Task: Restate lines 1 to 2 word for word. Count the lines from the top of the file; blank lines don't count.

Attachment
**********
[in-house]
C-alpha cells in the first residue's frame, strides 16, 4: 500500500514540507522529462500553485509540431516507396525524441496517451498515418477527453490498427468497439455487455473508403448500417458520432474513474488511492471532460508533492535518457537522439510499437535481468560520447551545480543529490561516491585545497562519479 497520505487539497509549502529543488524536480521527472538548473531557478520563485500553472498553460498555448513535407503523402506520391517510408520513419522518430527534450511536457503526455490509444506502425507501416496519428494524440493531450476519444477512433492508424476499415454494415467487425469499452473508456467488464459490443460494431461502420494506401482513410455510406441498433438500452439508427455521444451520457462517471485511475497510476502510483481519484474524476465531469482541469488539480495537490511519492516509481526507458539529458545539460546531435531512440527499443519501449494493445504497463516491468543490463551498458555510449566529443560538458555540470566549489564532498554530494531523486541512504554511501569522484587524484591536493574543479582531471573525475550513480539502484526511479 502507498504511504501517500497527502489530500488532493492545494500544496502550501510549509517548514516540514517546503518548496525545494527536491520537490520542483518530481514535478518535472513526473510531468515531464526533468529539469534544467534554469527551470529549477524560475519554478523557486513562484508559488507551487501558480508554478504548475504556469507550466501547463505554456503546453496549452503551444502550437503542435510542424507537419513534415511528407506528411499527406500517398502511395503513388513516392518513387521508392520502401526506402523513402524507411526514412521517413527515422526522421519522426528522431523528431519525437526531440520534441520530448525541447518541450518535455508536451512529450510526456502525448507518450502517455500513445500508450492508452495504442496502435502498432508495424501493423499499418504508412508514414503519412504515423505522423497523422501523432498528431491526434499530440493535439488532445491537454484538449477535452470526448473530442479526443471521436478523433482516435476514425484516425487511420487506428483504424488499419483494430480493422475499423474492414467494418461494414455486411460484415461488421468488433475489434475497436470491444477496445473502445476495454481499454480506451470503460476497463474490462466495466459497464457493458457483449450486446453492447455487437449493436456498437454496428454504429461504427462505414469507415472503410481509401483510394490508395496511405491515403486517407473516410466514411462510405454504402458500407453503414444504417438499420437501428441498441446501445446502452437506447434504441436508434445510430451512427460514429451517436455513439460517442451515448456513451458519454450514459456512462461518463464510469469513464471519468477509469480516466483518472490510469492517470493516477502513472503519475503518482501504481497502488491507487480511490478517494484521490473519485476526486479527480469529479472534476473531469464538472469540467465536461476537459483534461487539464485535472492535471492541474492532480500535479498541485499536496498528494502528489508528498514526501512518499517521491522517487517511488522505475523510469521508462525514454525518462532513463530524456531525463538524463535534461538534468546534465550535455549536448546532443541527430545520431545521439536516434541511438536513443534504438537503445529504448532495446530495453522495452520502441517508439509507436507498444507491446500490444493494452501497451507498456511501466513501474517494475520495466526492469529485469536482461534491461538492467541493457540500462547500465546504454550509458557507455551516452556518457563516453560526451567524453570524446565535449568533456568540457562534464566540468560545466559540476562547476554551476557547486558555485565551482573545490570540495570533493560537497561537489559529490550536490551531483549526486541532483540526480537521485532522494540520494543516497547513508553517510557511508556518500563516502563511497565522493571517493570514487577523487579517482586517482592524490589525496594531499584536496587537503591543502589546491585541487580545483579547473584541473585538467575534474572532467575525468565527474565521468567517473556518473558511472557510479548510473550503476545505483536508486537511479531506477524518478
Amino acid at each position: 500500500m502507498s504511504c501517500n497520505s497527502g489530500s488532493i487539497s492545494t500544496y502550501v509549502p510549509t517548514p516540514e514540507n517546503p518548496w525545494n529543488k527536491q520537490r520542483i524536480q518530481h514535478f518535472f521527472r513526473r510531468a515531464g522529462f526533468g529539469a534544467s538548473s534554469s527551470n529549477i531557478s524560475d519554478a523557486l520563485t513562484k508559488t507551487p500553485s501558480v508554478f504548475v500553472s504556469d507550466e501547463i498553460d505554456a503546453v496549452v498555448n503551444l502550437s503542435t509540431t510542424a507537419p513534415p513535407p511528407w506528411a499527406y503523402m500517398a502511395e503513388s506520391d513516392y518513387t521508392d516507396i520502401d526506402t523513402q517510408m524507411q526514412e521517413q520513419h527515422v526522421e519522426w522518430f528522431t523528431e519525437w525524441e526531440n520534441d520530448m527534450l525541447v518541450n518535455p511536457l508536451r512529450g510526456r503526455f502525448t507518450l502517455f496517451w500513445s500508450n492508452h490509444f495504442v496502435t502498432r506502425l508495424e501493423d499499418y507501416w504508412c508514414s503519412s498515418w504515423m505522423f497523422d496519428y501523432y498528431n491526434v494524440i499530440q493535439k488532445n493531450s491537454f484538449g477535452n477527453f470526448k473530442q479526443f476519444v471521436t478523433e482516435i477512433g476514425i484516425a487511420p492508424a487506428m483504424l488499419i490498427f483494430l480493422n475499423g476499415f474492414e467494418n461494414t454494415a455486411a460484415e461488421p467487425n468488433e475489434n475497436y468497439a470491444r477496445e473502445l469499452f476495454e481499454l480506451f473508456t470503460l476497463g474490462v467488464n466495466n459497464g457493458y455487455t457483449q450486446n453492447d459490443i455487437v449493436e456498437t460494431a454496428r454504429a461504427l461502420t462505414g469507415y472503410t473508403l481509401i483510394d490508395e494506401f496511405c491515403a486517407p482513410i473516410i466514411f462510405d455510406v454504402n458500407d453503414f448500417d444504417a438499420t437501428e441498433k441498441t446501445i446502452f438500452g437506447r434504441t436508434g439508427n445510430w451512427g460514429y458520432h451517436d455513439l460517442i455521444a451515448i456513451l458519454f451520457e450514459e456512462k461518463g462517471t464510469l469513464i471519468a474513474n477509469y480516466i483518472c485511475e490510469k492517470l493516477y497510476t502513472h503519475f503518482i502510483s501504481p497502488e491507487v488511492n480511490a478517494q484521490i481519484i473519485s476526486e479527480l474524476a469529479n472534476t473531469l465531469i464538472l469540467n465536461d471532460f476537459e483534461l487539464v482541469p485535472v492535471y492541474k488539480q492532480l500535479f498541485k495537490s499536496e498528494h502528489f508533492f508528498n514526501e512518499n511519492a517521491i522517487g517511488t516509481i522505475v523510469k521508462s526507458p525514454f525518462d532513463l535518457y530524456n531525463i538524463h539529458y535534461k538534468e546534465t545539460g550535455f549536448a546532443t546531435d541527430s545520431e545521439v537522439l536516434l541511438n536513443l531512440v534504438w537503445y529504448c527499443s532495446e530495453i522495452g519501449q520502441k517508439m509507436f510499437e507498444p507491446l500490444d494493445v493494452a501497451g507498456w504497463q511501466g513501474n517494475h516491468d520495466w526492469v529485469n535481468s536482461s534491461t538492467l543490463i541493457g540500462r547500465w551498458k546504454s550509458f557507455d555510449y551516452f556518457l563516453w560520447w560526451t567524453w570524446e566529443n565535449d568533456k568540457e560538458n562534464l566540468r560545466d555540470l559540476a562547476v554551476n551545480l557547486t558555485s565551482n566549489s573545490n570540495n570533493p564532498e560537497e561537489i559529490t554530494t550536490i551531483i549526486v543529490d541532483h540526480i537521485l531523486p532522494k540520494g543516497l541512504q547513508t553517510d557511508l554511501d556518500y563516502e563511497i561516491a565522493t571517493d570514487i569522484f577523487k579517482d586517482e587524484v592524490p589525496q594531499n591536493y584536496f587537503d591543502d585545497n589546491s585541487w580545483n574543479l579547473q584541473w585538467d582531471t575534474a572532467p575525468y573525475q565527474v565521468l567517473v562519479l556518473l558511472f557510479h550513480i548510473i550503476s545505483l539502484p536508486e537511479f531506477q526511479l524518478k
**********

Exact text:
[in-house]
C-alpha cells in the first residue's frame, strides 16, 4: 500500500514540507522529462500553485509540431516507396525524441496517451498515418477527453490498427468497439455487455473508403448500417458520432474513474488511492471532460508533492535518457537522439510499437535481468560520447551545480543529490561516491585545497562519479 497520505487539497509549502529543488524536480521527472538548473531557478520563485500553472498553460498555448513535407503523402506520391517510408520513419522518430527534450511536457503526455490509444506502425507501416496519428494524440493531450476519444477512433492508424476499415454494415467487425469499452473508456467488464459490443460494431461502420494506401482513410455510406441498433438500452439508427455521444451520457462517471485511475497510476502510483481519484474524476465531469482541469488539480495537490511519492516509481526507458539529458545539460546531435531512440527499443519501449494493445504497463516491468543490463551498458555510449566529443560538458555540470566549489564532498554530494531523486541512504554511501569522484587524484591536493574543479582531471573525475550513480539502484526511479 502507498504511504501517500497527502489530500488532493492545494500544496502550501510549509517548514516540514517546503518548496525545494527536491520537490520542483518530481514535478518535472513526473510531468515531464526533468529539469534544467534554469527551470529549477524560475519554478523557486513562484508559488507551487501558480508554478504548475504556469507550466501547463505554456503546453496549452503551444502550437503542435510542424507537419513534415511528407506528411499527406500517398502511395503513388513516392518513387521508392520502401526506402523513402524507411526514412521517413527515422526522421519522426528522431523528431519525437526531440520534441520530448525541447518541450518535455508536451512529450510526456502525448507518450502517455500513445500508450492508452495504442496502435502498432508495424501493423499499418504508412508514414503519412504515423505522423497523422501523432498528431491526434499530440493535439488532445491537454484538449477535452470526448473530442479526443471521436478523433482516435476514425484516425487511420487506428483504424488499419483494430480493422475499423474492414467494418461494414455486411460484415461488421468488433475489434475497436470491444477496445473502445476495454481499454480506451470503460476497463474490462466495466459497464457493458457483449450486446453492447455487437449493436456498437454496428454504429461504427462505414469507415472503410481509401483510394490508395496511405491515403486517407473516410466514411462510405454504402458500407453503414444504417438499420437501428441498441446501445446502452437506447434504441436508434445510430451512427460514429451517436455513439460517442451515448456513451458519454450514459456512462461518463464510469469513464471519468477509469480516466483518472490510469492517470493516477502513472503519475503518482501504481497502488491507487480511490478517494484521490473519485476526486479527480469529479472534476473531469464538472469540467465536461476537459483534461487539464485535472492535471492541474492532480500535479498541485499536496498528494502528489508528498514526501512518499517521491522517487517511488522505475523510469521508462525514454525518462532513463530524456531525463538524463535534461538534468546534465550535455549536448546532443541527430545520431545521439536516434541511438536513443534504438537503445529504448532495446530495453522495452520502441517508439509507436507498444507491446500490444493494452501497451507498456511501466513501474517494475520495466526492469529485469536482461534491461538492467541493457540500462547500465546504454550509458557507455551516452556518457563516453560526451567524453570524446565535449568533456568540457562534464566540468560545466559540476562547476554551476557547486558555485565551482573545490570540495570533493560537497561537489559529490550536490551531483549526486541532483540526480537521485532522494540520494543516497547513508553517510557511508556518500563516502563511497565522493571517493570514487577523487579517482586517482592524490589525496594531499584536496587537503591543502589546491585541487580545483579547473584541473585538467575534474572532467575525468565527474565521468567517473556518473558511472557510479548510473550503476545505483536508486537511479531506477524518478